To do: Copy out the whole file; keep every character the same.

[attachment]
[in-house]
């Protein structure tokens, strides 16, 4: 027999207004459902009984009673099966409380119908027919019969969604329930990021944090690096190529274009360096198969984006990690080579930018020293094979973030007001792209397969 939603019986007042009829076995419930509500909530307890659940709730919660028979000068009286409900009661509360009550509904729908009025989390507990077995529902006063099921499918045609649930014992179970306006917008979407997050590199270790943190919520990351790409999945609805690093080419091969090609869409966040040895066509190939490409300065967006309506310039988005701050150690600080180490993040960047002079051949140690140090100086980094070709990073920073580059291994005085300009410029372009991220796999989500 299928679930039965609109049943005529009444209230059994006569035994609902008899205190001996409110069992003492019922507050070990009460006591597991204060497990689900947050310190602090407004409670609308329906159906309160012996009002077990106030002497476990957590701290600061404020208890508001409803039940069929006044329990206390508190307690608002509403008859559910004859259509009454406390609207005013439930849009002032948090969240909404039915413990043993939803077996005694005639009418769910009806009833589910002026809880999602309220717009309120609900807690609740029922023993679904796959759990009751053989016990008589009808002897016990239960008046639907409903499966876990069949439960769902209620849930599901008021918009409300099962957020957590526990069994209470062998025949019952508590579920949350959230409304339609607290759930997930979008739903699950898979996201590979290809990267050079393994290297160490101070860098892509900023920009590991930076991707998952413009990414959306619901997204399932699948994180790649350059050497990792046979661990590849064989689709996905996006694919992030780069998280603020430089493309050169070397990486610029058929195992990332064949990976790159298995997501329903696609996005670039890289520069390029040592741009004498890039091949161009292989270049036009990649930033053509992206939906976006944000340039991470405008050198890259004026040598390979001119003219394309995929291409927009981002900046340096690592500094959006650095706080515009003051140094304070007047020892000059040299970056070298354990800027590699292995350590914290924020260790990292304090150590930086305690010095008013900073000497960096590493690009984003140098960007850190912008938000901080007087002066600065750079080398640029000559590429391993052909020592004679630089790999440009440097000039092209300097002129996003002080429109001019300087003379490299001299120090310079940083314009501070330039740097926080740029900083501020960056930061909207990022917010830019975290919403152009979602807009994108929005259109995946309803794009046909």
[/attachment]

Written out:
[in-house]
């Protein structure tokens, strides 16, 4: 027999207004459902009984009673099966409380119908027919019969969604329930990021944090690096190529274009360096198969984006990690080579930018020293094979973030007001792209397969 939603019986007042009829076995419930509500909530307890659940709730919660028979000068009286409900009661509360009550509904729908009025989390507990077995529902006063099921499918045609649930014992179970306006917008979407997050590199270790943190919520990351790409999945609805690093080419091969090609869409966040040895066509190939490409300065967006309506310039988005701050150690600080180490993040960047002079051949140690140090100086980094070709990073920073580059291994005085300009410029372009991220796999989500 299928679930039965609109049943005529009444209230059994006569035994609902008899205190001996409110069992003492019922507050070990009460006591597991204060497990689900947050310190602090407004409670609308329906159906309160012996009002077990106030002497476990957590701290600061404020208890508001409803039940069929006044329990206390508190307690608002509403008859559910004859259509009454406390609207005013439930849009002032948090969240909404039915413990043993939803077996005694005639009418769910009806009833589910002026809880999602309220717009309120609900807690609740029922023993679904796959759990009751053989016990008589009808002897016990239960008046639907409903499966876990069949439960769902209620849930599901008021918009409300099962957020957590526990069994209470062998025949019952508590579920949350959230409304339609607290759930997930979008739903699950898979996201590979290809990267050079393994290297160490101070860098892509900023920009590991930076991707998952413009990414959306619901997204399932699948994180790649350059050497990792046979661990590849064989689709996905996006694919992030780069998280603020430089493309050169070397990486610029058929195992990332064949990976790159298995997501329903696609996005670039890289520069390029040592741009004498890039091949161009292989270049036009990649930033053509992206939906976006944000340039991470405008050198890259004026040598390979001119003219394309995929291409927009981002900046340096690592500094959006650095706080515009003051140094304070007047020892000059040299970056070298354990800027590699292995350590914290924020260790990292304090150590930086305690010095008013900073000497960096590493690009984003140098960007850190912008938000901080007087002066600065750079080398640029000559590429391993052909020592004679630089790999440009440097000039092209300097002129996003002080429109001019300087003379490299001299120090310079940083314009501070330039740097926080740029900083501020960056930061909207990022917010830019975290919403152009979602807009994108929005259109995946309803794009046909």